Kellogg World Alumni Magazine Spring 2007Kellogg School of Management
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Myths and realities of entrepreneurship

Misperceptions about what it takes to launch your own venture abound, says Professor Barry Merkin. He sets the record straight.

Myth: Venture capitalists fund startups. Fact: Less than one percent of all new businesses are backed by venture capital.

Related articles:
So you want to be an entrepreneur. Here's how to make the jump
KEO club creates bond and student sounding board
Myths and realities of entrepreneurship
KEIP keeps it real for budding entrepreneurs

Myth: Access to capital is required for a startup. Fact: More than 80 percent of new ventures are boot-strapped from personal savings, credit cards, second mortgages and the like. The median start-up capital is about $10,000. Waste Management began with a single truck; Sam Walton started with $5,000.

Myth: Someone will steal my idea. Fact: Someone probably already has your idea. And your next one.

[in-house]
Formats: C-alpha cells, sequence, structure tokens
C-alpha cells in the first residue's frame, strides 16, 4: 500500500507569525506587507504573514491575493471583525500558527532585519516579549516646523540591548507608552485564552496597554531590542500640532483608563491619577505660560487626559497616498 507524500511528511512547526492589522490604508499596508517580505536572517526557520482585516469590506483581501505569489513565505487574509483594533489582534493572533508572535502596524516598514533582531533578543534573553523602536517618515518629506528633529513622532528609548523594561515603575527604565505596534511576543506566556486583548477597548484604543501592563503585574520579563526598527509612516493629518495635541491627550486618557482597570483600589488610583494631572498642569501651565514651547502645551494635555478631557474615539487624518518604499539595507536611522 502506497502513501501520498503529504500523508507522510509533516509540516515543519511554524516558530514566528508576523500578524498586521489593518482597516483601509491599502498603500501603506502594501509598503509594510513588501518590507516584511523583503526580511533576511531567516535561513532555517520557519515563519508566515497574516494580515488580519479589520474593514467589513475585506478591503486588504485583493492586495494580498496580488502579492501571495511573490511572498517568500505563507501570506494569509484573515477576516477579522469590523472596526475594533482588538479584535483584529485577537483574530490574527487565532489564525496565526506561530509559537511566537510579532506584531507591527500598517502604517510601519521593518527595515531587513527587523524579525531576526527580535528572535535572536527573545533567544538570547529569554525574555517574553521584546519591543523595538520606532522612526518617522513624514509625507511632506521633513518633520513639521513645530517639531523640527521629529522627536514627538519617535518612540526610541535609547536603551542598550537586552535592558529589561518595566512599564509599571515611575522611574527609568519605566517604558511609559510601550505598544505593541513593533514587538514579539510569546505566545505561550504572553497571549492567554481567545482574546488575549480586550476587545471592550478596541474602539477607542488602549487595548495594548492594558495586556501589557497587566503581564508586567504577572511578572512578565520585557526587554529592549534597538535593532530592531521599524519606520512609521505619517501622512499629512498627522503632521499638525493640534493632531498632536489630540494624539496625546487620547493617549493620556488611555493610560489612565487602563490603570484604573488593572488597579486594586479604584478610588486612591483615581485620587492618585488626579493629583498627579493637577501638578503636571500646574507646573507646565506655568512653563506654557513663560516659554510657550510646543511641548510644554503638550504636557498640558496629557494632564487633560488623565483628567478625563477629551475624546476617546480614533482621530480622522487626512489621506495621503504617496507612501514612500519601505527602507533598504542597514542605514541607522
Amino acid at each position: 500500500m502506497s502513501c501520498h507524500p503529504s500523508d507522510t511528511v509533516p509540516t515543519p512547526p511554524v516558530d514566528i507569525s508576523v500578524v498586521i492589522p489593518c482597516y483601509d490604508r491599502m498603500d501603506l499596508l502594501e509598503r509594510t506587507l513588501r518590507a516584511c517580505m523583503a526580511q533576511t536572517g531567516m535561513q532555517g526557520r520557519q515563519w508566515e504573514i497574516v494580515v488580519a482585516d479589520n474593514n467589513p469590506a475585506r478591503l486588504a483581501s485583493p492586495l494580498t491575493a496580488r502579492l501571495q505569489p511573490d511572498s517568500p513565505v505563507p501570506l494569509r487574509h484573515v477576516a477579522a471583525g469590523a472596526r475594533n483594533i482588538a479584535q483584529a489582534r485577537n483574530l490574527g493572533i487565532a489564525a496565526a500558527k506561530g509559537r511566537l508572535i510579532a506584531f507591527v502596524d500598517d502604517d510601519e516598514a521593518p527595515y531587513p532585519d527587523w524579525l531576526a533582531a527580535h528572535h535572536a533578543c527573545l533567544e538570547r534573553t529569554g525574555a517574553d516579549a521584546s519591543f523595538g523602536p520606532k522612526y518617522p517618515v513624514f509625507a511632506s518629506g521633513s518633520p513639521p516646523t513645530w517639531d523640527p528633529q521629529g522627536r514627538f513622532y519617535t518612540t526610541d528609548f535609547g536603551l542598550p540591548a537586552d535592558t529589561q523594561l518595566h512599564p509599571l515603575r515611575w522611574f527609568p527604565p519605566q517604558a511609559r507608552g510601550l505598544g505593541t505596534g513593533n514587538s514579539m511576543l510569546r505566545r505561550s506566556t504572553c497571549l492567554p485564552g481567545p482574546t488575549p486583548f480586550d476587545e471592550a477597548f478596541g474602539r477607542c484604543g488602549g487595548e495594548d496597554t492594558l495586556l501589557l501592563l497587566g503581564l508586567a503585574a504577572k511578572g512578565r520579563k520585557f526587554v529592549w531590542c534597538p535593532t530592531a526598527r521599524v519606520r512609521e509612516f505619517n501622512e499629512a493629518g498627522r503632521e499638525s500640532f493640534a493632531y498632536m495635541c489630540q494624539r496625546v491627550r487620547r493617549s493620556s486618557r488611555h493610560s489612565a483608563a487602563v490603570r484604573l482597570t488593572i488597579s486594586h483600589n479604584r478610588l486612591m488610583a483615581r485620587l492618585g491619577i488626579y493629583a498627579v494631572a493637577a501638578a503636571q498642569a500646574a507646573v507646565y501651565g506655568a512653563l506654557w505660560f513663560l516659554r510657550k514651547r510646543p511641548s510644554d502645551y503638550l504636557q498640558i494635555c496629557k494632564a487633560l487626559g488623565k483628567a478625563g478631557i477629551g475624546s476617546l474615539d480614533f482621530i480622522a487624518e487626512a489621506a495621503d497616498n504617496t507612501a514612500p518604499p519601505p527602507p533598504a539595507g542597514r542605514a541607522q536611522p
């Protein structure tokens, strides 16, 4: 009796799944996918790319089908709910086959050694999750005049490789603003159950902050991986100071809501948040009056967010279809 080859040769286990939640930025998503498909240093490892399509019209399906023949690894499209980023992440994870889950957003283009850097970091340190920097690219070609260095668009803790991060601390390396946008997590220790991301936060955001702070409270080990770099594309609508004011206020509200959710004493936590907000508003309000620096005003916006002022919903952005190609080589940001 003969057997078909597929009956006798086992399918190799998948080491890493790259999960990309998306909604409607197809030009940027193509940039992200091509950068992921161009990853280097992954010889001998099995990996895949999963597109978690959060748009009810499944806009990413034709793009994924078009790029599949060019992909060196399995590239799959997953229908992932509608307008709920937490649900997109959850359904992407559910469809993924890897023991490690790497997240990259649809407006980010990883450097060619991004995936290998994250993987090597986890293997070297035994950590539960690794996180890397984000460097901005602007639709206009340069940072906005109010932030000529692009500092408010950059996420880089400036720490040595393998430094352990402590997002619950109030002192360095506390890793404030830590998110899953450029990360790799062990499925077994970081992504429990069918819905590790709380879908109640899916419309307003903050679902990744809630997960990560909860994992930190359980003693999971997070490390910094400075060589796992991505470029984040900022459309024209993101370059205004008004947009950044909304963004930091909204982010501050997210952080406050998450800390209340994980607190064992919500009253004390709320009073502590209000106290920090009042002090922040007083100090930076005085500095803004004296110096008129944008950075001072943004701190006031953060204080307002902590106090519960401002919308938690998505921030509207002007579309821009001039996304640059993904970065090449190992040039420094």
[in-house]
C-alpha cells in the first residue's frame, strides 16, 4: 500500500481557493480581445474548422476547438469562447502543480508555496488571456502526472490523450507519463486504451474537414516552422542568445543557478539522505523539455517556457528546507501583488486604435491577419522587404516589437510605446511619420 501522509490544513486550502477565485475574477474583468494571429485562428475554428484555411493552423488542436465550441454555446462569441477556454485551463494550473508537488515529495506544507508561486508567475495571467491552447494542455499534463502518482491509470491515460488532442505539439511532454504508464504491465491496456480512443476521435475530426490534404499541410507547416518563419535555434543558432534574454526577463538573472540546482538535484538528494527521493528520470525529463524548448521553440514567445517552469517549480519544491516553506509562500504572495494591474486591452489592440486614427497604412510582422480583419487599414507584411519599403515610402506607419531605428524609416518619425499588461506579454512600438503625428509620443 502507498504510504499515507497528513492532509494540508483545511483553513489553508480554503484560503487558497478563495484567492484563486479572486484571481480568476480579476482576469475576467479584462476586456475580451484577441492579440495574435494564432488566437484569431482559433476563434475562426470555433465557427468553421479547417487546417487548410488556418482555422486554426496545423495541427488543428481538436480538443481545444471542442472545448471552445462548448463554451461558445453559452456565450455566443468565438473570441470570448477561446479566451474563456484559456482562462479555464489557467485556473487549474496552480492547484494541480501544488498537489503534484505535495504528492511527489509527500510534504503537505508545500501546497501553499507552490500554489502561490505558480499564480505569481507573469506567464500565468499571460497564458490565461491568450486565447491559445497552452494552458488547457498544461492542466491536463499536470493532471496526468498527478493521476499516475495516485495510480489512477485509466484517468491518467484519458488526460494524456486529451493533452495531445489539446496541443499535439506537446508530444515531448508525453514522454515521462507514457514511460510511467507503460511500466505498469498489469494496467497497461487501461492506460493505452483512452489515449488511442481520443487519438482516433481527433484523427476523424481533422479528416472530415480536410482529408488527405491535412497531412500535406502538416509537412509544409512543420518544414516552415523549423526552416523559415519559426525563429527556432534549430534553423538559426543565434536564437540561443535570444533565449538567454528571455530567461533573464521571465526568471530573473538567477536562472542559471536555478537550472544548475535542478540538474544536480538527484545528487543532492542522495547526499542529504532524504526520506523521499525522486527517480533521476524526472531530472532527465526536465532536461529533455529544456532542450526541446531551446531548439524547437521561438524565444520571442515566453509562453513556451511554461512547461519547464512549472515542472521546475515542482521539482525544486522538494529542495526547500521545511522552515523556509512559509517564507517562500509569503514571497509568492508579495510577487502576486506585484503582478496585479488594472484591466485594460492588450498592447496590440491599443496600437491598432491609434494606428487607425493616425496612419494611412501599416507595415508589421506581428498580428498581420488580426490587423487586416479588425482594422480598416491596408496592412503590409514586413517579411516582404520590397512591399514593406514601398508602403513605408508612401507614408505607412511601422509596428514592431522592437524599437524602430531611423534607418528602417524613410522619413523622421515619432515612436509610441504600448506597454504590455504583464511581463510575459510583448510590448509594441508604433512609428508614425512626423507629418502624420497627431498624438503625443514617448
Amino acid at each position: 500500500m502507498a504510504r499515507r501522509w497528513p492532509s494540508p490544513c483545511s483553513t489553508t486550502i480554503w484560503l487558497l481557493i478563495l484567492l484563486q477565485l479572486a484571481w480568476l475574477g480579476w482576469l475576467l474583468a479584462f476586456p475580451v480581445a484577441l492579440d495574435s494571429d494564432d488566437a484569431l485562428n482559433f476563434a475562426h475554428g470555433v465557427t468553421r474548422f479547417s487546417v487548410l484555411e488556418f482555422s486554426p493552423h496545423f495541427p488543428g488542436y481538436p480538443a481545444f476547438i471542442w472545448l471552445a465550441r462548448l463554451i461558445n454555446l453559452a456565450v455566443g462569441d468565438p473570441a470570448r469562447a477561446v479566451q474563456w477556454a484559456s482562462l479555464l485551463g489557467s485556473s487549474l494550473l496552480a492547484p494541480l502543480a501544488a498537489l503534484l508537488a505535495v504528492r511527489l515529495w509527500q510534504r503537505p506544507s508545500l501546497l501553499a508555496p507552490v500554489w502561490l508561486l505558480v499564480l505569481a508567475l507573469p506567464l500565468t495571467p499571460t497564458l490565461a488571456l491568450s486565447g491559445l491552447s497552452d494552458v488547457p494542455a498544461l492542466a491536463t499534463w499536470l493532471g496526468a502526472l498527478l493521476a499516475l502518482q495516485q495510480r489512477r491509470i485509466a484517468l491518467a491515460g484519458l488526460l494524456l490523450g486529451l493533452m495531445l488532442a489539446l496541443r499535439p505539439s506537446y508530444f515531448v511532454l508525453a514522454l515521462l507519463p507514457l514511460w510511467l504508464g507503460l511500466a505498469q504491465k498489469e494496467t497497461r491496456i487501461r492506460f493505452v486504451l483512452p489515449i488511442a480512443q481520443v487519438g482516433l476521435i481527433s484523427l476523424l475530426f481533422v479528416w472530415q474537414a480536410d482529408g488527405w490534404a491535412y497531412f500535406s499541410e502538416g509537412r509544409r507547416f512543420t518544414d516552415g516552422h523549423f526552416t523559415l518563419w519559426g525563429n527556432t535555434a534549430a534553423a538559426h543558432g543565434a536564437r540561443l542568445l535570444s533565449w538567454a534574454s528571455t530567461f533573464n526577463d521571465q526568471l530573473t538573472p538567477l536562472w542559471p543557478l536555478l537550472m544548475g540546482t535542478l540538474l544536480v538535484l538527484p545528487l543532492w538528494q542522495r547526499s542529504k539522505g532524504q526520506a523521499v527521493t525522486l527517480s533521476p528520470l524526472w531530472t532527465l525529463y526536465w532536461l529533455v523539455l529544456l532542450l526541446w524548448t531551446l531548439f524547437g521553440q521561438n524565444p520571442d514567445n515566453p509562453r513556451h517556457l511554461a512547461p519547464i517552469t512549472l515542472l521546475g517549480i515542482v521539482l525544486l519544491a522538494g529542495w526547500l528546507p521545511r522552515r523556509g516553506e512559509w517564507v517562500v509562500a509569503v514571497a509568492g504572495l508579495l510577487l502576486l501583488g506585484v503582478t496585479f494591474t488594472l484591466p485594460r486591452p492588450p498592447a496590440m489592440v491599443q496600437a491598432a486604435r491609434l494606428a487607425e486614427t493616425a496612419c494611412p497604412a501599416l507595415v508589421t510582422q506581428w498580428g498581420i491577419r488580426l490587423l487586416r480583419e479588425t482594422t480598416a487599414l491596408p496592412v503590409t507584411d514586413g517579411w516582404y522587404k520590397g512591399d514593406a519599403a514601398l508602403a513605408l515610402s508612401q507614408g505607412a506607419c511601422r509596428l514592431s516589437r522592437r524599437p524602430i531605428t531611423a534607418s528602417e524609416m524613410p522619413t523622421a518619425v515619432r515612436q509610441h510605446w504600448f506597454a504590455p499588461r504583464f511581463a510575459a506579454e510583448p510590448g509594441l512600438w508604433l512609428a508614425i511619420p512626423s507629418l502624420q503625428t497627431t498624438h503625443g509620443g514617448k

Myth: Being first to market is important for success. Fact: Being first to execute well and delight customers is important for success. Quicken was No. 28 to market.

Myth: Most successful entrepreneurs take huge risks in starting their companies. Fact: Most successful entrepreneurs concentrate on minimizing risk.

  Professor Barry Merkin
  Prof. Barry Merkin  Photo © Evanston Photographic

Myth: Most successful entrepreneurs start their companies with a breakthrough invention, usually technological. Fact: Most successful entrepreneurs succeed by exceptional execution of ordinary ideas: See Jiffy Lube, Starbucks and Charles Schwab.

Myth: You have to start a company to be an entrepreneur. Fact: Successful entrepreneurs use their innovative passion in many ways, such as buying companies, creating new ventures within larger companies and re-strategizing nonprofits.

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